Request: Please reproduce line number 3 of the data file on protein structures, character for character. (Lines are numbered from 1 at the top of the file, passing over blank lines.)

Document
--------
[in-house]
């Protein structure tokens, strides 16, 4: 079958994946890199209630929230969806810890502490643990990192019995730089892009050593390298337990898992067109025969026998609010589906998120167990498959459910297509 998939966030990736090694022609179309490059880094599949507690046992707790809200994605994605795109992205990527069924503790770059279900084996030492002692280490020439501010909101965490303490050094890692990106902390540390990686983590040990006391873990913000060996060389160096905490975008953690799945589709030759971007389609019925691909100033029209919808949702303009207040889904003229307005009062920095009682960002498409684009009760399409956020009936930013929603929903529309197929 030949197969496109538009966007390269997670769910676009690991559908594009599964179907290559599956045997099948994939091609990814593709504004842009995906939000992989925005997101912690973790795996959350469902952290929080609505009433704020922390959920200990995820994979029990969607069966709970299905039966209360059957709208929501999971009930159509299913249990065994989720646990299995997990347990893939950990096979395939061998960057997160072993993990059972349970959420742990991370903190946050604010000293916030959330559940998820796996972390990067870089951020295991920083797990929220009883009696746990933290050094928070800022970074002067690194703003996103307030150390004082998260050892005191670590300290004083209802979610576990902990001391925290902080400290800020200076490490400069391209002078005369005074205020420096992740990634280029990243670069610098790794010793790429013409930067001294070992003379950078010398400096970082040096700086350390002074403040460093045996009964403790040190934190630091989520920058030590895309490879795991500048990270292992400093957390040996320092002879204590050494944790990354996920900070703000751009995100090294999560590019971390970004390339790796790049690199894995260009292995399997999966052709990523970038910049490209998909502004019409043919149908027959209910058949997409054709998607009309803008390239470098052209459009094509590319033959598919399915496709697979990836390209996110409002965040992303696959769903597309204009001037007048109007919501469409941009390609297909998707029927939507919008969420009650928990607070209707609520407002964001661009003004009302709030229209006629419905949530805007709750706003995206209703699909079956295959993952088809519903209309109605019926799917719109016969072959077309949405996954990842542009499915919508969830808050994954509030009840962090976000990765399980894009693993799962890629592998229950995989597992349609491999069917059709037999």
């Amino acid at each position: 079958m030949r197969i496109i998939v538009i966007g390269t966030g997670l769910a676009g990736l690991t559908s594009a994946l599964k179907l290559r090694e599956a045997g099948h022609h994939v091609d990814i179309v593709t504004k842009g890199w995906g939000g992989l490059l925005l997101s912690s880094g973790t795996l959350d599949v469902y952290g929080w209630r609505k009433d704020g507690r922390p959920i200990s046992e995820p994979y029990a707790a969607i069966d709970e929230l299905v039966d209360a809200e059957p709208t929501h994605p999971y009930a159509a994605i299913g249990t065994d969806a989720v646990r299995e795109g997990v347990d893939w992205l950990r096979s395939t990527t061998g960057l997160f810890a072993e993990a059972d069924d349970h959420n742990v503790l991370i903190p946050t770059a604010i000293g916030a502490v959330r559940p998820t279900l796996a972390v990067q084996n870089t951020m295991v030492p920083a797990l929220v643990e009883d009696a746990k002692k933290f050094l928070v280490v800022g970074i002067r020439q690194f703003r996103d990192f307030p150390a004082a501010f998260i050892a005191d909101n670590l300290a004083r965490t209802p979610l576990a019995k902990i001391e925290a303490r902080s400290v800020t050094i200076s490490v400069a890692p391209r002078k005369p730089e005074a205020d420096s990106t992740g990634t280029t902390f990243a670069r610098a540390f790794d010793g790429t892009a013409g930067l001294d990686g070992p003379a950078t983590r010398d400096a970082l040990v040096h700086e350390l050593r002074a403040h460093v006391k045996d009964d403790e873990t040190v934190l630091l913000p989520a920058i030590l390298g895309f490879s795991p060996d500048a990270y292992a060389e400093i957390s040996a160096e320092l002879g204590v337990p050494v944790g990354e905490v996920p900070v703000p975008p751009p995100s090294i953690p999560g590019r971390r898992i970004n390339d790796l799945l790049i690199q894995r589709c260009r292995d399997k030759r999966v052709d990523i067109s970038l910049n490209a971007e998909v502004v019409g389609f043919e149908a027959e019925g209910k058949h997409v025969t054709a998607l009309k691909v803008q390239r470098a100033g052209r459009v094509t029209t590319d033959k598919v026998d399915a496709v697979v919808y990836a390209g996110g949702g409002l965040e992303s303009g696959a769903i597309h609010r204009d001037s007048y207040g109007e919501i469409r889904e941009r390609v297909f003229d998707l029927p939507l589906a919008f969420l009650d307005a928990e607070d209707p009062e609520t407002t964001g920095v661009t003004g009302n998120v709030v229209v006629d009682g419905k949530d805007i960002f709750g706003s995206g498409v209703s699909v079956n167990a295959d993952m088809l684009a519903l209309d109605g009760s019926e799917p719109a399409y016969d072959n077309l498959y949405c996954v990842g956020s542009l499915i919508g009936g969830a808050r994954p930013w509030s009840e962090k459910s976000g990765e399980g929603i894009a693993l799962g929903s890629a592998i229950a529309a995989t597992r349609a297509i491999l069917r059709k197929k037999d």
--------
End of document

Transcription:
């Amino acid at each position: 079958m030949r197969i496109i998939v538009i966007g390269t966030g997670l769910a676009g990736l690991t559908s594009a994946l599964k179907l290559r090694e599956a045997g099948h022609h994939v091609d990814i179309v593709t504004k842009g890199w995906g939000g992989l490059l925005l997101s912690s880094g973790t795996l959350d599949v469902y952290g929080w209630r609505k009433d704020g507690r922390p959920i200990s046992e995820p994979y029990a707790a969607i069966d709970e929230l299905v039966d209360a809200e059957p709208t929501h994605p999971y009930a159509a994605i299913g249990t065994d969806a989720v646990r299995e795109g997990v347990d893939w992205l950990r096979s395939t990527t061998g960057l997160f810890a072993e993990a059972d069924d349970h959420n742990v503790l991370i903190p946050t770059a604010i000293g916030a502490v959330r559940p998820t279900l796996a972390v990067q084996n870089t951020m295991v030492p920083a797990l929220v643990e009883d009696a746990k002692k933290f050094l928070v280490v800022g970074i002067r020439q690194f703003r996103d990192f307030p150390a004082a501010f998260i050892a005191d909101n670590l300290a004083r965490t209802p979610l576990a019995k902990i001391e925290a303490r902080s400290v800020t050094i200076s490490v400069a890692p391209r002078k005369p730089e005074a205020d420096s990106t992740g990634t280029t902390f990243a670069r610098a540390f790794d010793g790429t892009a013409g930067l001294d990686g070992p003379a950078t983590r010398d400096a970082l040990v040096h700086e350390l050593r002074a403040h460093v006391k045996d009964d403790e873990t040190v934190l630091l913000p989520a920058i030590l390298g895309f490879s795991p060996d500048a990270y292992a060389e400093i957390s040996a160096e320092l002879g204590v337990p050494v944790g990354e905490v996920p900070v703000p975008p751009p995100s090294i953690p999560g590019r971390r898992i970004n390339d790796l799945l790049i690199q894995r589709c260009r292995d399997k030759r999966v052709d990523i067109s970038l910049n490209a971007e998909v502004v019409g389609f043919e149908a027959e019925g209910k058949h997409v025969t054709a998607l009309k691909v803008q390239r470098a100033g052209r459009v094509t029209t590319d033959k598919v026998d399915a496709v697979v919808y990836a390209g996110g949702g409002l965040e992303s303009g696959a769903i597309h609010r204009d001037s007048y207040g109007e919501i469409r889904e941009r390609v297909f003229d998707l029927p939507l589906a919008f969420l009650d307005a928990e607070d209707p009062e609520t407002t964001g920095v661009t003004g009302n998120v709030v229209v006629d009682g419905k949530d805007i960002f709750g706003s995206g498409v209703s699909v079956n167990a295959d993952m088809l684009a519903l209309d109605g009760s019926e799917p719109a399409y016969d072959n077309l498959y949405c996954v990842g956020s542009l499915i919508g009936g969830a808050r994954p930013w509030s009840e962090k459910s976000g990765e399980g929603i894009a693993l799962g929903s890629a592998i229950a529309a995989t597992r349609a297509i491999l069917r059709k197929k037999d």